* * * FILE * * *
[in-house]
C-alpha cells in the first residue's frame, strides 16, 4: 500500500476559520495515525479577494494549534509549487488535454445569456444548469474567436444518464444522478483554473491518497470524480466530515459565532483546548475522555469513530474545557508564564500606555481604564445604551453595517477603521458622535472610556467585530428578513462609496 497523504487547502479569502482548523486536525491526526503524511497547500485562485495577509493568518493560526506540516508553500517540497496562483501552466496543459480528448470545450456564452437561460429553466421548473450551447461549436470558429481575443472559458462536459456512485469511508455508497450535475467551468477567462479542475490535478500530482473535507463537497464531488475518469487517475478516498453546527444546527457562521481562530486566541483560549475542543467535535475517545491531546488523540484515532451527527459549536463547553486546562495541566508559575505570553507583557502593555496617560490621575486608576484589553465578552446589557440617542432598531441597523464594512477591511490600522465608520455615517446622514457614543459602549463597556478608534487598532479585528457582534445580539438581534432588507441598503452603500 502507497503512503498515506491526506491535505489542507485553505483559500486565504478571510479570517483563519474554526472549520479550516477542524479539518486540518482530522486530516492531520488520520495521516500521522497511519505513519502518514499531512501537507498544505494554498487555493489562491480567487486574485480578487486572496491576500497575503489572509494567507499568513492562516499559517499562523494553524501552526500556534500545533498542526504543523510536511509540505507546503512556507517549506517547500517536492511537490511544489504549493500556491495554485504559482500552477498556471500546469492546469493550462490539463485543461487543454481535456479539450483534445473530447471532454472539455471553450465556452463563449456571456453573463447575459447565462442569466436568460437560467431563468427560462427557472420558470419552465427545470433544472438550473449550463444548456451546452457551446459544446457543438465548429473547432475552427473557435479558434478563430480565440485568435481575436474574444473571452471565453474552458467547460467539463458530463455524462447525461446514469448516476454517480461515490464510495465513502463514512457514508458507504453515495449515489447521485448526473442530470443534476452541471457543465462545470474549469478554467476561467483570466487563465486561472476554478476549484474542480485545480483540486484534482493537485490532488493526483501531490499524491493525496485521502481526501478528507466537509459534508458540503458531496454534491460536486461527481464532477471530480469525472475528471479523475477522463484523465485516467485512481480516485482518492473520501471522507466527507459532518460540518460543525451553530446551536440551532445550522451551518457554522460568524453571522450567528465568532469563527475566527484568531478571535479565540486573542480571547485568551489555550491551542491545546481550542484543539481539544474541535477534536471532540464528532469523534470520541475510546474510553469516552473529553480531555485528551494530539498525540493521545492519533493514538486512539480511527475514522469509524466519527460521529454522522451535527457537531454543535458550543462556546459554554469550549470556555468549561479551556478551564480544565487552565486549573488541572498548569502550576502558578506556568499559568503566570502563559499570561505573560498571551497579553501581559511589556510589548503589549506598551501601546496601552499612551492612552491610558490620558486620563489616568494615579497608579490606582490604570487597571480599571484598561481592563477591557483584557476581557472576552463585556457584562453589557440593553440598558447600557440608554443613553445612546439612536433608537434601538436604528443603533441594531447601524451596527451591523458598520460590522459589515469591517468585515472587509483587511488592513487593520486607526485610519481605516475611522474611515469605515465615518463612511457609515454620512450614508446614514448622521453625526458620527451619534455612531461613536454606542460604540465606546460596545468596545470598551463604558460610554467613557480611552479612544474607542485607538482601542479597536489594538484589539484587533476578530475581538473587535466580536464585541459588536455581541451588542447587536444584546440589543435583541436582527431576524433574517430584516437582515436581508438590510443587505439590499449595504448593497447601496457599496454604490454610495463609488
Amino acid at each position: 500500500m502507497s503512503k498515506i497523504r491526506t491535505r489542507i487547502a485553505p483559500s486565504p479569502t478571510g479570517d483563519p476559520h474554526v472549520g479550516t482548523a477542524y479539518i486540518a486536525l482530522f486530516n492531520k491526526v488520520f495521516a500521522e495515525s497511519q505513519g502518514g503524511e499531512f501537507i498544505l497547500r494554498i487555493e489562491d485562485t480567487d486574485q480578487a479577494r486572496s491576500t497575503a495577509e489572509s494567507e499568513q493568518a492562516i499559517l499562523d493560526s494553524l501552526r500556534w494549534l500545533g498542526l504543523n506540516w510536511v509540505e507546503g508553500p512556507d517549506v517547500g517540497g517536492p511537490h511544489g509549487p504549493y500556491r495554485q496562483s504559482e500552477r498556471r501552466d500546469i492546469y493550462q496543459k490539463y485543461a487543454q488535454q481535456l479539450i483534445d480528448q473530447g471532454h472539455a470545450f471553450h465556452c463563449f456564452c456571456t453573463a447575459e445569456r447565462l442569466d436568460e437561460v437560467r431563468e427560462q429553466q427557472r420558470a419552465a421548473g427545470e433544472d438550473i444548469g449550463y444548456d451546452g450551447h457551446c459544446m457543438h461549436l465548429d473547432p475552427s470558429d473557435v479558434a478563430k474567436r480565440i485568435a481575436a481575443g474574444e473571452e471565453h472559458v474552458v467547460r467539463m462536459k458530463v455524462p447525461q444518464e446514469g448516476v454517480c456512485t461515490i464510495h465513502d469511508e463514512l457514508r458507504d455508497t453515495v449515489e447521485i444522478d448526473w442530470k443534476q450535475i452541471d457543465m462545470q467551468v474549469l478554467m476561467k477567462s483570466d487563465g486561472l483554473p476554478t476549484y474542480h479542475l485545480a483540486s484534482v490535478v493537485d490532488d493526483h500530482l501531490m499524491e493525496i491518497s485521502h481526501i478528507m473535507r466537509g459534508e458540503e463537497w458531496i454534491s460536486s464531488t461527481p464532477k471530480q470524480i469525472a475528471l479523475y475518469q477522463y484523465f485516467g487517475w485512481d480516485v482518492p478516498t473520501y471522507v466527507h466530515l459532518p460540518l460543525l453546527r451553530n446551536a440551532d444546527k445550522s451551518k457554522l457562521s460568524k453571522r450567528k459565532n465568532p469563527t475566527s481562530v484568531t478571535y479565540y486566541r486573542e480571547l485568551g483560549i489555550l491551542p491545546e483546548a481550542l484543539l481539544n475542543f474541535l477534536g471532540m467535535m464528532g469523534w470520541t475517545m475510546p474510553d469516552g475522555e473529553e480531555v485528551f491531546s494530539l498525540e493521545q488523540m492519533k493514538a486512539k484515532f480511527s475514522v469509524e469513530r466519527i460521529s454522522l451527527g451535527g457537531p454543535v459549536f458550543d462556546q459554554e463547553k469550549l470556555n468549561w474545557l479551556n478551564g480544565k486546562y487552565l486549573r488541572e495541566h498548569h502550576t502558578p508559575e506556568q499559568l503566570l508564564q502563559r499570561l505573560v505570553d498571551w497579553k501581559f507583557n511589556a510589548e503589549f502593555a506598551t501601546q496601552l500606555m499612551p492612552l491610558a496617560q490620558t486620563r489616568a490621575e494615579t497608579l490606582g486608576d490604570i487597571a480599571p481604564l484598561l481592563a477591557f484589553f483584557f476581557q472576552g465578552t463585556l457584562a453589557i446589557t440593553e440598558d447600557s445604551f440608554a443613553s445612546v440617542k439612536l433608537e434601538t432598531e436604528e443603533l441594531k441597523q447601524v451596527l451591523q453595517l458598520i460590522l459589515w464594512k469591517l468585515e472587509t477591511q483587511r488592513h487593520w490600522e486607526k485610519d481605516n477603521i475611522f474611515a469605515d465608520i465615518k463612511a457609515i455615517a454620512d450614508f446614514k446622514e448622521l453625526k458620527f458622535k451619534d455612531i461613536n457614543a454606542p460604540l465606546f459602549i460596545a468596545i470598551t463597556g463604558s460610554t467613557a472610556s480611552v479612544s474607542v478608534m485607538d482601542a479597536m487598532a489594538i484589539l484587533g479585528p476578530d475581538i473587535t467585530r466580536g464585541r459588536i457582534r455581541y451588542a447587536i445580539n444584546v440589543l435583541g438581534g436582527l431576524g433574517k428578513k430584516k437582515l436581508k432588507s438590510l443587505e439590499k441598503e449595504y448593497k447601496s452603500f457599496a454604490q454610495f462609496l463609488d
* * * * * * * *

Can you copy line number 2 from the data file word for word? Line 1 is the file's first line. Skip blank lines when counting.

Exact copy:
C-alpha cells in the first residue's frame, strides 16, 4: 500500500476559520495515525479577494494549534509549487488535454445569456444548469474567436444518464444522478483554473491518497470524480466530515459565532483546548475522555469513530474545557508564564500606555481604564445604551453595517477603521458622535472610556467585530428578513462609496 497523504487547502479569502482548523486536525491526526503524511497547500485562485495577509493568518493560526506540516508553500517540497496562483501552466496543459480528448470545450456564452437561460429553466421548473450551447461549436470558429481575443472559458462536459456512485469511508455508497450535475467551468477567462479542475490535478500530482473535507463537497464531488475518469487517475478516498453546527444546527457562521481562530486566541483560549475542543467535535475517545491531546488523540484515532451527527459549536463547553486546562495541566508559575505570553507583557502593555496617560490621575486608576484589553465578552446589557440617542432598531441597523464594512477591511490600522465608520455615517446622514457614543459602549463597556478608534487598532479585528457582534445580539438581534432588507441598503452603500 502507497503512503498515506491526506491535505489542507485553505483559500486565504478571510479570517483563519474554526472549520479550516477542524479539518486540518482530522486530516492531520488520520495521516500521522497511519505513519502518514499531512501537507498544505494554498487555493489562491480567487486574485480578487486572496491576500497575503489572509494567507499568513492562516499559517499562523494553524501552526500556534500545533498542526504543523510536511509540505507546503512556507517549506517547500517536492511537490511544489504549493500556491495554485504559482500552477498556471500546469492546469493550462490539463485543461487543454481535456479539450483534445473530447471532454472539455471553450465556452463563449456571456453573463447575459447565462442569466436568460437560467431563468427560462427557472420558470419552465427545470433544472438550473449550463444548456451546452457551446459544446457543438465548429473547432475552427473557435479558434478563430480565440485568435481575436474574444473571452471565453474552458467547460467539463458530463455524462447525461446514469448516476454517480461515490464510495465513502463514512457514508458507504453515495449515489447521485448526473442530470443534476452541471457543465462545470474549469478554467476561467483570466487563465486561472476554478476549484474542480485545480483540486484534482493537485490532488493526483501531490499524491493525496485521502481526501478528507466537509459534508458540503458531496454534491460536486461527481464532477471530480469525472475528471479523475477522463484523465485516467485512481480516485482518492473520501471522507466527507459532518460540518460543525451553530446551536440551532445550522451551518457554522460568524453571522450567528465568532469563527475566527484568531478571535479565540486573542480571547485568551489555550491551542491545546481550542484543539481539544474541535477534536471532540464528532469523534470520541475510546474510553469516552473529553480531555485528551494530539498525540493521545492519533493514538486512539480511527475514522469509524466519527460521529454522522451535527457537531454543535458550543462556546459554554469550549470556555468549561479551556478551564480544565487552565486549573488541572498548569502550576502558578506556568499559568503566570502563559499570561505573560498571551497579553501581559511589556510589548503589549506598551501601546496601552499612551492612552491610558490620558486620563489616568494615579497608579490606582490604570487597571480599571484598561481592563477591557483584557476581557472576552463585556457584562453589557440593553440598558447600557440608554443613553445612546439612536433608537434601538436604528443603533441594531447601524451596527451591523458598520460590522459589515469591517468585515472587509483587511488592513487593520486607526485610519481605516475611522474611515469605515465615518463612511457609515454620512450614508446614514448622521453625526458620527451619534455612531461613536454606542460604540465606546460596545468596545470598551463604558460610554467613557480611552479612544474607542485607538482601542479597536489594538484589539484587533476578530475581538473587535466580536464585541459588536455581541451588542447587536444584546440589543435583541436582527431576524433574517430584516437582515436581508438590510443587505439590499449595504448593497447601496457599496454604490454610495463609488